16 of 16 people found the following review helpful
Another fine album from The Manics,
This review is from: Postcards From A Young Man (Audio CD)
When I first listened to "Postcards" I was a touch disappointed. I was not expecting a repeat of the brilliant "Journal" but even so the initial impression of "Send Away The Tigers" pt 2 left me lukewarm. It all seemed a bit overblown. However repeated listens have allowed details to emerge and the elements to coalesce into a wonderful noise.
The first 3 tracks are polished to a burnished rock gleam, and despite being a bit ridiculous (and the Manics have never been afraid of the ridiculous, thank goodness), are glorious. The album opener "It's Not War..." starts with a lovely, slightly scuffy riff before the strings sweep in like it's 1996. Anthemic and then some.
The title track follows in a similar vein. Whilst railing against the loss of principles the song soars until the defiant coda, ending with "I will not give up and I will not give in." Corny as hell, but wow, they are good at this kind of thing.
"Some Kind of Nothingness" is a fabulously over the top epic ballad featuring Ian McCulloch, choirs and a kitchen sink. Terribly sad yet utterly euphoric.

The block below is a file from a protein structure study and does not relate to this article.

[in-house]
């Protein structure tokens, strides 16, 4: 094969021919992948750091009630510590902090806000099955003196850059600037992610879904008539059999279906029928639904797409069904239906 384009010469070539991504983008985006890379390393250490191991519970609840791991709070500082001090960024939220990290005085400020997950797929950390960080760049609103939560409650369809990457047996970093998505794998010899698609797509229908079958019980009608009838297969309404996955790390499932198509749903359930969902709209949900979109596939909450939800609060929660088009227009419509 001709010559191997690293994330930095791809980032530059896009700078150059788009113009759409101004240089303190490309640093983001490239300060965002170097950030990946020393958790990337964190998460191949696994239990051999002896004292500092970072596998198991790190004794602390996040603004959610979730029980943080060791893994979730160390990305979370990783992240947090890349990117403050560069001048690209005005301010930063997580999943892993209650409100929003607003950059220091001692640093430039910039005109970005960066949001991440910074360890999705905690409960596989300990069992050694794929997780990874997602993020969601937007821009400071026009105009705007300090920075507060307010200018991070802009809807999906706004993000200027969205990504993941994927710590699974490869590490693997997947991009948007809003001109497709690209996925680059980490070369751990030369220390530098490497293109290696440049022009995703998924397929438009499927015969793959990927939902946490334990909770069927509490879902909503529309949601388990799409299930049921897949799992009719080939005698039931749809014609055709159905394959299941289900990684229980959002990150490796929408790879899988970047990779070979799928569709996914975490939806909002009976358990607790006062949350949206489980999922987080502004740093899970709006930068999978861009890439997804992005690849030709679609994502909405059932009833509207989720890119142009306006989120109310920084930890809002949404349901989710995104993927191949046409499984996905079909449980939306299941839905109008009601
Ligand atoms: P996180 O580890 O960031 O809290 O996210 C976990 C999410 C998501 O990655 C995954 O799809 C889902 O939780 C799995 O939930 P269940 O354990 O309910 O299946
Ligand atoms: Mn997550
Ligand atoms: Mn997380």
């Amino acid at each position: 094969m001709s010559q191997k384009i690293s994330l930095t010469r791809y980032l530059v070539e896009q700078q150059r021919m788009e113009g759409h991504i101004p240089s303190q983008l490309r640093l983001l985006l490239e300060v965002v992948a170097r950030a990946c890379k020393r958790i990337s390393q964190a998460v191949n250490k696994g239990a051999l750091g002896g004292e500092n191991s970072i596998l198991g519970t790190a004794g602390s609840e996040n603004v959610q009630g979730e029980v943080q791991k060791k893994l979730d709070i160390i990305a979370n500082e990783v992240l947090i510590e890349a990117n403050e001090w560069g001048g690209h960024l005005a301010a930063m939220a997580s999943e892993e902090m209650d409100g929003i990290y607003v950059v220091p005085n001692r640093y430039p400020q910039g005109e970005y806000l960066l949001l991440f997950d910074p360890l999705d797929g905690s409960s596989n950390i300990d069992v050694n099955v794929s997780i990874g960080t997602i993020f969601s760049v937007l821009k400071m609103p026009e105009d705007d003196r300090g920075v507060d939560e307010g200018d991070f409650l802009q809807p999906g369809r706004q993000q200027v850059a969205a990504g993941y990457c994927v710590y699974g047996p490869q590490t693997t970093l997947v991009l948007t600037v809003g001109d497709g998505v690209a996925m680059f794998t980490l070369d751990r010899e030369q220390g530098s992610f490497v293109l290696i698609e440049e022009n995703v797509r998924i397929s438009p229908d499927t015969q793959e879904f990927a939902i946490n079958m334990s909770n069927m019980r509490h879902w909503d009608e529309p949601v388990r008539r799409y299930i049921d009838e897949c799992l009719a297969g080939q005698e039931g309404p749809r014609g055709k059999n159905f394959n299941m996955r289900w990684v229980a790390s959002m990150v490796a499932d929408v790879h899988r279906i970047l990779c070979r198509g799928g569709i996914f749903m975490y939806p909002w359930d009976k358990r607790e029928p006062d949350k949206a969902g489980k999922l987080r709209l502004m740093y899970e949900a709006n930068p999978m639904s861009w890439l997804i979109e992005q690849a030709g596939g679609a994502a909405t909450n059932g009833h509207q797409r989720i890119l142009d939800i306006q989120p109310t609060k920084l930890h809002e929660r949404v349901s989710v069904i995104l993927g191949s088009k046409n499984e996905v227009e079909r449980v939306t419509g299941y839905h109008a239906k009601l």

Things calm down a bit with "The Descent". In fact it sounds a bit tame, a bit sedate. Not bad, just...OK.
I thought Hazleton Avenue was a bit of a stinker on first listen, but I'm liking it more now. The riff is lovely, but the strings are perhaps too much here.
"Auto-Intoxication" is a throwback to an earlier Manics at times with it's choppy guitar and obvious politics. I like it a lot.
"Golden Platitudes" is a graceful and reflective ballad about political betrayal. In the context of this album quite understated.
As is "I Think I've Found It" which has at times an almost 80's indie feel, and a lovely lilting rhythm.
"A Billion Balconies Facing the Sun" is a fine, driving, rock song with a fists-in-the-air chorus and furious JDB guitar, and the caustic "All We Make Is Entertainment" continues the mood. Older and happier with their lives they may be, but The Manics still see plenty in the world that irks them.
"The Future Has Been Here 4 Ever" reminds me of The Stones! Sean Moore's trumpet is lovely, and even Wire's singing is OK.
The album ends with the rousing, aggressive, Google baiting. "Don't Be Evil".
Overall a great album, and one that gets better as you get to know it. There is no-one else around quite like the Manics. They may be easy to mock at times, with their hearts on sleeves politics and sometimes over-the-top style, but this is a triumphant record. I hope they sell shedloads.